Effective Date of Rule: Thirty-one days after filing.
Purpose: Amendment is needed to include previously omitted language for WAC 220-450-030.
Citation of Rules Affected by this Order: Amending WAC 220-450-030.
Adopted under notice filed as WSR 18-14-010 on June 22, 2018.
Change: Under subsection (2), the department changed scientific name of Cervus elaphus to Cervus canadensis.
Rationale: Scientific name change was necessary to correct an error in the previous designation of the species.
Number of Sections Adopted in Order to Comply with Federal Statute: New 0, Amended 0, Repealed 0; Federal Rules or Standards: New 0, Amended 0, Repealed 0; or Recently Enacted State Statutes: New 0, Amended 0, Repealed 0.
Number of Sections Adopted at the Request of a Nongovernmental Entity: New 0, Amended 0, Repealed 0.
Number of Sections Adopted on the Agency's own Initiative: New 0, Amended 0, Repealed 0.
Number of Sections Adopted in Order to Clarify, Streamline, or Reform Agency Procedures: New 0, Amended 1, Repealed 0.
Number of Sections Adopted using Negotiated Rule Making: New 0, Amended 0, Repealed 0; Pilot Rule Making: New 0, Amended 0, Repealed 0; or Other Alternative Rule Making: New 0, Amended 0, Repealed 0.
Date Adopted: September 7, 2018.
(1) It is unlawful to take live wildlife, wild birds, or game fish from the wild without a permit issued by the director except as otherwise provided by department rule. This subsection does not apply to starlings, house sparrows, Eurasian collared doves, and rock doves taken by falconers, or rock doves and Eurasian collared doves taken by bird dog trainers.
(2) Notwithstanding the provisions of WAC 220-430-010(1), 220-450-050, and subsections (3) and (4) of this section, and except as provided under subsection (7), (8), (9), or (10) of this section, it is unlawful to import into the state, hold, possess, propagate, offer for sale, sell, transfer, or release live specimens of or the gametes and/or embryos of the following species in the family Cervidae.
Roosevelt and Rocky Mountain elk
Mule deer and
Rangifer tarandus caribou
(3) It is unlawful to import into the state or to hold live wildlife taken, held, possessed, or transported contrary to federal or state law, local ordinance, or department rule. It is unlawful to import live wild animals, wild birds, or game fish without first presenting to the department the health certificate required by the Washington department of agriculture under WAC 16-54-180. However, raptors used for falconry or propagation may be imported if the importer has health certificates for the raptors. Importers must produce proof of lawful importation for inspection if asked to do so by a department employee.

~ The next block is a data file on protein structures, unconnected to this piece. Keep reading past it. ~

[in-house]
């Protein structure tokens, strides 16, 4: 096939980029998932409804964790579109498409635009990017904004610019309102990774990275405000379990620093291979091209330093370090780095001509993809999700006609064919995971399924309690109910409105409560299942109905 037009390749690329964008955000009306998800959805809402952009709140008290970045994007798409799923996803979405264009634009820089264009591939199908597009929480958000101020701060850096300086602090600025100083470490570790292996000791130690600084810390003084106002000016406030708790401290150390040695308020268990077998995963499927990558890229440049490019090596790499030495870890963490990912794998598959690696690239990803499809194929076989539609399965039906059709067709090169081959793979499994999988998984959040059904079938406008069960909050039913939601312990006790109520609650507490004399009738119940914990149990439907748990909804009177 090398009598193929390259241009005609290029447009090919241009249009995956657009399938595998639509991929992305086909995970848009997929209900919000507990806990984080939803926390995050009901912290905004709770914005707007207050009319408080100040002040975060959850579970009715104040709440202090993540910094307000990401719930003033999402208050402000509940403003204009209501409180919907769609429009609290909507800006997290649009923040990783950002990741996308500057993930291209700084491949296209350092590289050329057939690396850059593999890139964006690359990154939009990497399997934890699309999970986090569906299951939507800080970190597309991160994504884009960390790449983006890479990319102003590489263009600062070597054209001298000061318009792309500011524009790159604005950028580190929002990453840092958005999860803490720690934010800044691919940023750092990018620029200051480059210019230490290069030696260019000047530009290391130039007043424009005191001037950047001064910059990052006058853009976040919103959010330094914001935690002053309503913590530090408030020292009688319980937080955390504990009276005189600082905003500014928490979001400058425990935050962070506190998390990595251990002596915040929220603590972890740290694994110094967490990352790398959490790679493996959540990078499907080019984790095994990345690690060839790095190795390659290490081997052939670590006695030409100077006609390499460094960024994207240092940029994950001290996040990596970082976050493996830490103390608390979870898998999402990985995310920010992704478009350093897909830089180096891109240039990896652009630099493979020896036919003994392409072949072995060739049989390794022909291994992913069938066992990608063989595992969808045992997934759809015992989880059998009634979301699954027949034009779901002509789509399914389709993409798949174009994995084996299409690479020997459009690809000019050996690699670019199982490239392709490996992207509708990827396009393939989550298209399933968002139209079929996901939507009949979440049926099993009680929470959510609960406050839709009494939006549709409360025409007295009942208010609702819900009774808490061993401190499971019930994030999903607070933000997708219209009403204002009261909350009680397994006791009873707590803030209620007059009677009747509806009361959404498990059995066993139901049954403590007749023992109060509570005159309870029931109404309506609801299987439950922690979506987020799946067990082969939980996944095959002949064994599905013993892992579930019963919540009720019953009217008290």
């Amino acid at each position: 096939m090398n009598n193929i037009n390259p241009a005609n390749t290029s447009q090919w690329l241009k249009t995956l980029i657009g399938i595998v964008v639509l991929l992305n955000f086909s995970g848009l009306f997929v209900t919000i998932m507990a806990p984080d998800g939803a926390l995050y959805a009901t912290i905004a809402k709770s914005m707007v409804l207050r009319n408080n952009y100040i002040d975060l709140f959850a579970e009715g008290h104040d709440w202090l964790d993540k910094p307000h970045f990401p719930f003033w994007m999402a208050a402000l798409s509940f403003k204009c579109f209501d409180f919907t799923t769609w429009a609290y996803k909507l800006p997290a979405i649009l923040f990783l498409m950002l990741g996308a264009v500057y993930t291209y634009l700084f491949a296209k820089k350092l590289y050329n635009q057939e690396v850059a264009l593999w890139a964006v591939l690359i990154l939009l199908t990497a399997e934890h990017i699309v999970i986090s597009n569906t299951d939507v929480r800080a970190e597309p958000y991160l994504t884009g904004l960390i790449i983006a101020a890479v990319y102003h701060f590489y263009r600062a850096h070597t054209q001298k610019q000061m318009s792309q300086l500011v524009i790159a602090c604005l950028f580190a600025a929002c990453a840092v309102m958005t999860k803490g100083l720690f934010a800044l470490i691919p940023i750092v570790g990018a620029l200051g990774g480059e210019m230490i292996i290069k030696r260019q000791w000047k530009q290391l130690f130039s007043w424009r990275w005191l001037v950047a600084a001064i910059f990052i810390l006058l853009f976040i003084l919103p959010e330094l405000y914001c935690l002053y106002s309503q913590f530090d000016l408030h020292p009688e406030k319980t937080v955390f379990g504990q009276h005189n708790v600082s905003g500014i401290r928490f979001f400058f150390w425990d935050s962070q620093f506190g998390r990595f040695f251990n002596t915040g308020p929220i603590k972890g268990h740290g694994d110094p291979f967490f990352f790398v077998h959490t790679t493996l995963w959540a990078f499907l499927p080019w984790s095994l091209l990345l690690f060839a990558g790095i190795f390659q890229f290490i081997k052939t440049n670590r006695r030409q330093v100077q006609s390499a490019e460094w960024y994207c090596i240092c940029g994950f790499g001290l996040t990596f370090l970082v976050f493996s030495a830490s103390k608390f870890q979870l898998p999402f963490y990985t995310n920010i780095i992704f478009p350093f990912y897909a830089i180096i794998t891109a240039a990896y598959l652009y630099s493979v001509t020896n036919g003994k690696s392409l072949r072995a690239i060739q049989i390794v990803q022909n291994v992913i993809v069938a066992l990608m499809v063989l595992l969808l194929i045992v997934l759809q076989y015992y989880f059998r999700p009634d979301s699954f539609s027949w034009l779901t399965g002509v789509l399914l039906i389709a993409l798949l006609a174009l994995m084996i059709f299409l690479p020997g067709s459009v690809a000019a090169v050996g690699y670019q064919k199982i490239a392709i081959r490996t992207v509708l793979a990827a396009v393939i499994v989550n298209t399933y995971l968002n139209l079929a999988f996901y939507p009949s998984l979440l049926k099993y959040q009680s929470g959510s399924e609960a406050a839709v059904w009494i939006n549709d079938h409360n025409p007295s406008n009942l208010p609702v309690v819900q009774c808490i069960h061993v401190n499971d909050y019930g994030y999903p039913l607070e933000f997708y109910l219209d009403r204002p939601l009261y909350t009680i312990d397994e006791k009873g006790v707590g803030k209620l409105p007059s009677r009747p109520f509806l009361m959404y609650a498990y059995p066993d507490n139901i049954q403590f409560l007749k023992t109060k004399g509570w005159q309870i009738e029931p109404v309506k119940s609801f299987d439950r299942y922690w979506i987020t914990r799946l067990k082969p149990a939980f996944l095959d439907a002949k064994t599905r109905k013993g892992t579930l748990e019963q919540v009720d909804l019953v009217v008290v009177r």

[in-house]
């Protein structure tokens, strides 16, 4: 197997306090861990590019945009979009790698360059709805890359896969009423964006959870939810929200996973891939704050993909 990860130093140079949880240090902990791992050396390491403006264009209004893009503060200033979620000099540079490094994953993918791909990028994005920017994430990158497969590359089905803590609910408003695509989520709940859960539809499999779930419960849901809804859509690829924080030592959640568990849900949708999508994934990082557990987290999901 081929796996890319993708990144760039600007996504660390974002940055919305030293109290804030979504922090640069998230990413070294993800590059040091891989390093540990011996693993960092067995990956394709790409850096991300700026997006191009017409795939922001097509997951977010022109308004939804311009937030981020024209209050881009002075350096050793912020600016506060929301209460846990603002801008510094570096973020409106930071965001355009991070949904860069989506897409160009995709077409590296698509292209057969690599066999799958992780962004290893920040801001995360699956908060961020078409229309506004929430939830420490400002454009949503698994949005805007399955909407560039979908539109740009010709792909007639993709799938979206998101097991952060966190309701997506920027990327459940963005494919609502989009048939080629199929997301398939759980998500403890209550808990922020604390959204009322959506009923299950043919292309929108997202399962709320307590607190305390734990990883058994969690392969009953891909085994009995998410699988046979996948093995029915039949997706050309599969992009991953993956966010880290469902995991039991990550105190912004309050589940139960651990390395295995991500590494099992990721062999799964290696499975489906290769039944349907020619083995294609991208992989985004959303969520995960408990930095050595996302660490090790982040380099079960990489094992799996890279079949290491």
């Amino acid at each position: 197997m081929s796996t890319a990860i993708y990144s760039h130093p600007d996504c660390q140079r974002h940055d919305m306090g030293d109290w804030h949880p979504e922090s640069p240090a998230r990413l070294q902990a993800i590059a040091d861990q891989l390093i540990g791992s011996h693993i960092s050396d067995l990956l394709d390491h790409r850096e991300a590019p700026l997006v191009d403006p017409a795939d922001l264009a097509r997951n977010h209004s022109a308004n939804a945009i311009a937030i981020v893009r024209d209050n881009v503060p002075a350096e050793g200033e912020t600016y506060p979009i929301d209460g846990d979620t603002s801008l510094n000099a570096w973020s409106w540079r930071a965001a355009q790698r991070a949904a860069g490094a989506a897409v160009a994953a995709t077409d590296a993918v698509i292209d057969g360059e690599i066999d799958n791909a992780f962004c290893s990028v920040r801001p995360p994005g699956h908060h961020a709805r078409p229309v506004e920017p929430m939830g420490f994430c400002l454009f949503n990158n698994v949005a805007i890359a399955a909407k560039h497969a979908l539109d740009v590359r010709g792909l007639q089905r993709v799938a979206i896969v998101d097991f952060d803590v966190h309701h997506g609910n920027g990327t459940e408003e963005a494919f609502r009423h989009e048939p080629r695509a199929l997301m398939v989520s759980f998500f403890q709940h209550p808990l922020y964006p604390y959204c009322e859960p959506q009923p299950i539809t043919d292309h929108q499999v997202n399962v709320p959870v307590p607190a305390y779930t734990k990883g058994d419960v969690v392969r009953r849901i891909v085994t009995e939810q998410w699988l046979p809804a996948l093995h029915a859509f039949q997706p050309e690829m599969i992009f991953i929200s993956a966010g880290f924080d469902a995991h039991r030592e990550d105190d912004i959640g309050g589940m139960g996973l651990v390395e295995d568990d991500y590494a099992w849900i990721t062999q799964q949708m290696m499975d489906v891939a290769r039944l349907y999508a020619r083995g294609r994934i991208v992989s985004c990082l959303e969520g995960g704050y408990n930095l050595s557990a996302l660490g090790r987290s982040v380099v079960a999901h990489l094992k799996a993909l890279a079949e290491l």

(4) It is unlawful to possess or hold in captivity live wild animals, wild birds, or game fish unless lawfully acquired. Any person possessing or holding wild animals, wild birds, or game fish in captivity must provide proof of lawful acquisition and possession for inspection if asked to do so by a department employee. The proof must identify the wild animals', wild birds', or game fish's:
(b) Age and sex;
(d) Receiving party's name;
(e) Source's name and address;
(f) Invoice/statement date; and
(g) Documentation of prior transfers.
(5) Live wild animals, wild birds, or game fish held in captivity, or their progeny or parts thereof, may not be sold or otherwise used commercially except as provided by department rule.
(6) It is unlawful to release wildlife from captivity except as provided in WAC 220-450-010. It is unlawful to release fish into any state waters, including private, natural, or man-made ponds, without first obtaining a fish planting permit. However, if a person catches game fish and keeps the fish alive on stringers, in live wells, or in other containers while fishing, he or she may release the fish back into the same waters that he or she caught the game fish in.
(7) Scientific research or display: The director may issue written authorization for a person to import into the state, hold, possess and propagate live specimens of wildlife listed in subsection (2) of this section, for scientific research or for display by zoos or aquariums who are accredited institutional members of the Association of Zoos and Aquariums (AZA), provided that the person:
(a) Confines the specimens to a secure facility;